As we continued along the route down the Bow Valley Parkway to Castle Junction the sun began to warm the peloton and jersey pockets began to bulge with wind jackets, gloves and various other layers of clothing. We were continually rewarded with outstanding views, and even spent some extra time at the third checkpoint enjoying the oompah band and some great vino, chocolate truffles and shish kebabs courtesy of Jackson Triggs… I think I could get used to this Fondo thing ;-)

In light of our various escapades (lost riders, flats, and fine vintages), we ended well back of most riders, but still had a great day. It was more a day for enjoying the ride, than a day for crushing the ride. We all could tell we had ridden, but generally felt pretty fresh. After enjoying a celebratory burger and beer – We hit the road and headed back home. A great day.

Looking at the event critically, this is how I thought things broke down:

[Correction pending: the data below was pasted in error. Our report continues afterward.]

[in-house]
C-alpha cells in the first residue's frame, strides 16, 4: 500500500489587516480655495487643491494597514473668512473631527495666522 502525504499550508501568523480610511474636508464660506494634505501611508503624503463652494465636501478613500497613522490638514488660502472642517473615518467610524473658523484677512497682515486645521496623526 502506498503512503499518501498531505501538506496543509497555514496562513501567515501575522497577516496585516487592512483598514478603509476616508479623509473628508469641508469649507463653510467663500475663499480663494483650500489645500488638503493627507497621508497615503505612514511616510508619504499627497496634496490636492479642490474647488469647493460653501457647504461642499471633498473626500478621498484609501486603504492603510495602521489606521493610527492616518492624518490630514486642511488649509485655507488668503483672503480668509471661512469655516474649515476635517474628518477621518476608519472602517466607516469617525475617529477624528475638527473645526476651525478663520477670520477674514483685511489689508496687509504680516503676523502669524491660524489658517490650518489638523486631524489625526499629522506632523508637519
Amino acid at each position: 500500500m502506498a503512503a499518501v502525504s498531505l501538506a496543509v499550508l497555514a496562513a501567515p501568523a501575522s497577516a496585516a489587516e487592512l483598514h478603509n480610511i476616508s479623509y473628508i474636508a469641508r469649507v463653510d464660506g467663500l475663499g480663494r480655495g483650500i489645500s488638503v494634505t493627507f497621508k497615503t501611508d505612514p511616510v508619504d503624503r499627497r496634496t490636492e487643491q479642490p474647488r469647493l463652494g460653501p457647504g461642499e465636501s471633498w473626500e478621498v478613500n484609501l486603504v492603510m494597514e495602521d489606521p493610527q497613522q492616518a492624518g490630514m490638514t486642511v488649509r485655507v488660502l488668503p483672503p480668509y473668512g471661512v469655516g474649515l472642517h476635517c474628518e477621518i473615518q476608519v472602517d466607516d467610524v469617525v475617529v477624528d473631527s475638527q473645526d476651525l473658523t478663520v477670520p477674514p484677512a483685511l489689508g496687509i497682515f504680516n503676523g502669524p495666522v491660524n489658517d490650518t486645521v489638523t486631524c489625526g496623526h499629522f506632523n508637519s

For debate:

  • Distance – The fact that the distance was cut short had a number of riders bummed… They had come for an epic 140km+ ride, only to have it shortened to 100km due to bear activity. In my mind though, this is just something that comes with enjoying a National Park. The animals come first. ‘Nuff said.
  • Elevation – The elevation gain was definitely pretty tame. This makes the event more accessible, but there was definitely nothing challenging from a vertical perspective. Personally I would have liked at least one sustained climb to look forward to.
  • Registration – I understand the need to register in Banff, and logistically it made the most sense to take the Friday off and ‘make a weekend of it.’ But from a convenience standpoint it might have been nice to have the option to register in Calgary and push the start back an hour or so – Allowing for Calgary-based riders to truly make a day trip of it. From a tourism, and ‘mountain culture’ immersion standpoint, it lets the riders really take it easy and enjoy the event.